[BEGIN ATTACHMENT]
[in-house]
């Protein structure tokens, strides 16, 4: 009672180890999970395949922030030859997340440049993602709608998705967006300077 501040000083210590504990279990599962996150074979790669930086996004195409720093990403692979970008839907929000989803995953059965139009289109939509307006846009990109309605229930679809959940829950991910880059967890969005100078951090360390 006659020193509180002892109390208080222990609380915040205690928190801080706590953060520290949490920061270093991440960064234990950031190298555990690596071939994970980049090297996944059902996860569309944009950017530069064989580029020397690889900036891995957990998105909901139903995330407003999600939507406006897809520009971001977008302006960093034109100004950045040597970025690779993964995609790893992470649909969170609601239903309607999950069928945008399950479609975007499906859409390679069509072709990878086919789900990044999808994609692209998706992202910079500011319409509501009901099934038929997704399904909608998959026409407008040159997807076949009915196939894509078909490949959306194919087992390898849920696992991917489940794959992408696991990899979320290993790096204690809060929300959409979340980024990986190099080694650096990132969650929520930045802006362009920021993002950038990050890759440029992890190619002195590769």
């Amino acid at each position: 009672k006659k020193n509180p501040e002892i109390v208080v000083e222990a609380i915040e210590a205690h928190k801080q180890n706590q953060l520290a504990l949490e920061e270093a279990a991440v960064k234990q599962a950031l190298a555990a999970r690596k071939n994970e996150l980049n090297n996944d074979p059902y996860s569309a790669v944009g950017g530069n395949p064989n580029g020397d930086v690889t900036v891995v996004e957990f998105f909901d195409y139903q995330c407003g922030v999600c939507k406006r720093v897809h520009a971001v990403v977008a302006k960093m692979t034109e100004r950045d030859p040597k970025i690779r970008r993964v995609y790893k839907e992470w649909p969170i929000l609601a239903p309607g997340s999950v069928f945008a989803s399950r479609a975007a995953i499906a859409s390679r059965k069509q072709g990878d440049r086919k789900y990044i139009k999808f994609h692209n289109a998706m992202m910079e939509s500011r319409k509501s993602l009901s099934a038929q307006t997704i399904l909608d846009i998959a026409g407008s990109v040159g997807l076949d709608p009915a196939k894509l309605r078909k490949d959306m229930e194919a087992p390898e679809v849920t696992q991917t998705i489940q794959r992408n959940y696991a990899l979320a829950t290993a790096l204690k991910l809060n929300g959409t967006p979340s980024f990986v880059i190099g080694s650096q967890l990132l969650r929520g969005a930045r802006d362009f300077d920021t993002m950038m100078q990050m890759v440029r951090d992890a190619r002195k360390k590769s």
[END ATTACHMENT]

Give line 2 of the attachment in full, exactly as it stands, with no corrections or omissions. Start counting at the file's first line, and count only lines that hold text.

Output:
């Protein structure tokens, strides 16, 4: 009672180890999970395949922030030859997340440049993602709608998705967006300077 501040000083210590504990279990599962996150074979790669930086996004195409720093990403692979970008839907929000989803995953059965139009289109939509307006846009990109309605229930679809959940829950991910880059967890969005100078951090360390 006659020193509180002892109390208080222990609380915040205690928190801080706590953060520290949490920061270093991440960064234990950031190298555990690596071939994970980049090297996944059902996860569309944009950017530069064989580029020397690889900036891995957990998105909901139903995330407003999600939507406006897809520009971001977008302006960093034109100004950045040597970025690779993964995609790893992470649909969170609601239903309607999950069928945008399950479609975007499906859409390679069509072709990878086919789900990044999808994609692209998706992202910079500011319409509501009901099934038929997704399904909608998959026409407008040159997807076949009915196939894509078909490949959306194919087992390898849920696992991917489940794959992408696991990899979320290993790096204690809060929300959409979340980024990986190099080694650096990132969650929520930045802006362009920021993002950038990050890759440029992890190619002195590769």